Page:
‘Tuning’ Education for the Market in ‘Europe’? Qualifications, Competences and Learning Outcomes: Reform and Action on the Shop Floor
This paper examines issues relating to governance and the reform of public policies in the European Union. The author suggests that a managerial agenda for change is developing, seeking to amplify the space for marketisation and control in the educational sphere.
Updated: Jun. 25, 2013
Everyday Life and Everyday Learning: The Ways in which Pre-service Teacher Education Curriculum Can Encourage Personal Dimensions of Teacher Identity
This paper presents and discusses the findings of a research project. The project's main objective is to identify curriculum components that promote personal development as a nuclear part of teacher professional identity formation through pre-service teacher education. The curricula of four different historical periods of pre-service teacher education in Portugal and the professional identity of teachers trained within them were characterised through collection and analysis of documents and biographical narratives. Crossing results from the four periods, the quality of school climate emerges as an important variable to the quality of the teachers’ identity.
Updated: Mar. 20, 2013
The current article examines the major trends in the recent ITE curriculum in the Portuguese context, as a consequence of the Bologna process, which has been in place in European universities over the past few years. The author concludes that there are several issues who need further concern, such as the link between theory and practice and university context and school context, the recruitment and training of mentors and supervisors, and the developing of a training project with and within schools .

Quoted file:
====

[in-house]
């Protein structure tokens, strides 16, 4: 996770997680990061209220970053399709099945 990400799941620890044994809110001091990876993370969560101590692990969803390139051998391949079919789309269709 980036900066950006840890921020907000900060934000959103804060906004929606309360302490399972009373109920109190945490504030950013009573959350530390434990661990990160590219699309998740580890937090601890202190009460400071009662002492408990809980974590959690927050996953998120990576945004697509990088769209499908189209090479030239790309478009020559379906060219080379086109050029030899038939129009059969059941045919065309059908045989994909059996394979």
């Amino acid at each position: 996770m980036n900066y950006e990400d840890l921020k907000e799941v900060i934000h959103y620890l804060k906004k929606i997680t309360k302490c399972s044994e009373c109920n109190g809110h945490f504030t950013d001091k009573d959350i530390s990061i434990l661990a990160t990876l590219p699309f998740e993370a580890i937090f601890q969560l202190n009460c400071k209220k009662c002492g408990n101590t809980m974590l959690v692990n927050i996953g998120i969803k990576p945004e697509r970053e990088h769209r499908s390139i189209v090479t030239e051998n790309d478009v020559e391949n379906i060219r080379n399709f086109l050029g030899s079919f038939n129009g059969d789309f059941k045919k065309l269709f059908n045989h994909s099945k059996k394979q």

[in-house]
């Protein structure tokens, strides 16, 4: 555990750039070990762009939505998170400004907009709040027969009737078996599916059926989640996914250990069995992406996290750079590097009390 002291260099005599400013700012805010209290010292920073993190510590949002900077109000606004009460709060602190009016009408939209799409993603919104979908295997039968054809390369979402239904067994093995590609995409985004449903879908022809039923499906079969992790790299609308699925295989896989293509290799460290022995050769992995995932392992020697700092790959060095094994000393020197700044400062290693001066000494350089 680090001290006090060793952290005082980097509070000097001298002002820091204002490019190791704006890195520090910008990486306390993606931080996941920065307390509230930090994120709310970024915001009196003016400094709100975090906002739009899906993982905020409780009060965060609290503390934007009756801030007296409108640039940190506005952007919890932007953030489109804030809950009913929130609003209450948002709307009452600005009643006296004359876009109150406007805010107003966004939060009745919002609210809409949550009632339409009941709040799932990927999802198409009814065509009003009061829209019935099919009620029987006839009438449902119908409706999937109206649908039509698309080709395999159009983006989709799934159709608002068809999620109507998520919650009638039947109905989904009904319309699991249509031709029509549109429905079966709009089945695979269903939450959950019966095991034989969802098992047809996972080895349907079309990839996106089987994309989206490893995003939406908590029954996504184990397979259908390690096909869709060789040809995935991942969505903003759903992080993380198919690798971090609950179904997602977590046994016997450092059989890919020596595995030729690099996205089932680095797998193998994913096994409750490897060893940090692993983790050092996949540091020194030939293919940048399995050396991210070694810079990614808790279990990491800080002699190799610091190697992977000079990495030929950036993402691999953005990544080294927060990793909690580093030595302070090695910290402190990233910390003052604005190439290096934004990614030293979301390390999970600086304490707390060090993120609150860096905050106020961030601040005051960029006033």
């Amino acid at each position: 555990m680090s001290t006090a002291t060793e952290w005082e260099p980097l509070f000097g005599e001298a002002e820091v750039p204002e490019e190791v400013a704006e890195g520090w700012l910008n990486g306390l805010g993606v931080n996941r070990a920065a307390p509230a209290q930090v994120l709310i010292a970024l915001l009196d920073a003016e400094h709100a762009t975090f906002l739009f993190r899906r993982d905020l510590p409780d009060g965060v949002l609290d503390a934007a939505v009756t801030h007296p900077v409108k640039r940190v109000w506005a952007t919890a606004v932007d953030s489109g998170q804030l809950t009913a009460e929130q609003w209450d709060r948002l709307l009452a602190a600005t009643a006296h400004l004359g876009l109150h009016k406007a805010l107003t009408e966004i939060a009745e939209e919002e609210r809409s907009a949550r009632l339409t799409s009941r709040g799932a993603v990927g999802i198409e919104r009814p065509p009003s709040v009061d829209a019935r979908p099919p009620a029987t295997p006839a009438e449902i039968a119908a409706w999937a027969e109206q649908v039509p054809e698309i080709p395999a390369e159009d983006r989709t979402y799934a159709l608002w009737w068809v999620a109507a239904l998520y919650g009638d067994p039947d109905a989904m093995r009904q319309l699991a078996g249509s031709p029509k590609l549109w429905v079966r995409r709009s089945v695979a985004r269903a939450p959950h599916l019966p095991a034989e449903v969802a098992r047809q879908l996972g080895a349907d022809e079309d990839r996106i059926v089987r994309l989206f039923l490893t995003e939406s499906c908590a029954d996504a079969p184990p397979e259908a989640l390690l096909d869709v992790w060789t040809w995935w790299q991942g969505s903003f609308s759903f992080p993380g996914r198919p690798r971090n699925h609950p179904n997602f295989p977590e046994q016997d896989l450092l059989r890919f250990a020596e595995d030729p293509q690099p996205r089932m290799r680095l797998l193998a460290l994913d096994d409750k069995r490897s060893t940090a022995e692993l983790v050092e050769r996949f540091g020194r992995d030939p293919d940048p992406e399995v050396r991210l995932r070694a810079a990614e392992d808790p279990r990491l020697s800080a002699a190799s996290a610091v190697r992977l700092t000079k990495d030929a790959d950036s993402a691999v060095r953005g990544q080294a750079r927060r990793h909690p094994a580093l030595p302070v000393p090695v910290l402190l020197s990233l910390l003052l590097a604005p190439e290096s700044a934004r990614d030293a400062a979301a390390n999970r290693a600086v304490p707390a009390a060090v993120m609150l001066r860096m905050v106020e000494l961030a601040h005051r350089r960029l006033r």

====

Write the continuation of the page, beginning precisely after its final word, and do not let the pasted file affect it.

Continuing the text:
Updated: Feb. 06, 2013
Exploratory Learning with Geodromo: Design of Emotional and Cognitive Factors Within an Educational Cross-Media Experience
This article presents Geodromo, which was designed to be an innovative prototype of an educational multimedia infrastructure. The main goal was to provide young students and general public with knowledge of important concepts in several domains—including geology, climate, biology, and archeology—related to the specific context of the Natural Park of Aire and Candeeiros Mountain Range located in the center of Portugal.
Updated: Aug. 08, 2012
This article focuses on the relationship between higher education, employability of graduates and students’ satisfaction with their studies. The article draws on European statistics, as well as on data collected at national and/or institutional level in Portugal and Sweden. Employability has been understood as a measure of higher education quality and one of the issues at stake within the Bologna process. The authors discuss if ‘Bologna’ makes a difference regarding graduate employability and students’ satisfaction with their studies, and how the differences between the countries can be understood.
Updated: Jun. 29, 2010
Conceptions and Knowledge about Childhood in Initial Teacher Training: Changes in Recent Decades and Their Impact on Teacher Professionality, and on Schooling in Childhood
This paper looks at changes in the conceptions of childhood in recent decades, and their contribution to the understanding of the sociabilities and subjectivities that are moulded in school, and how these relate to teachers' initial training. The results are given of a study on conceptions of childhood, expressed in or related to the initial training of teachers in the 1st Basic Education Cycle (CEB), in Portugal since April 1974.
Updated: Dec. 21, 2009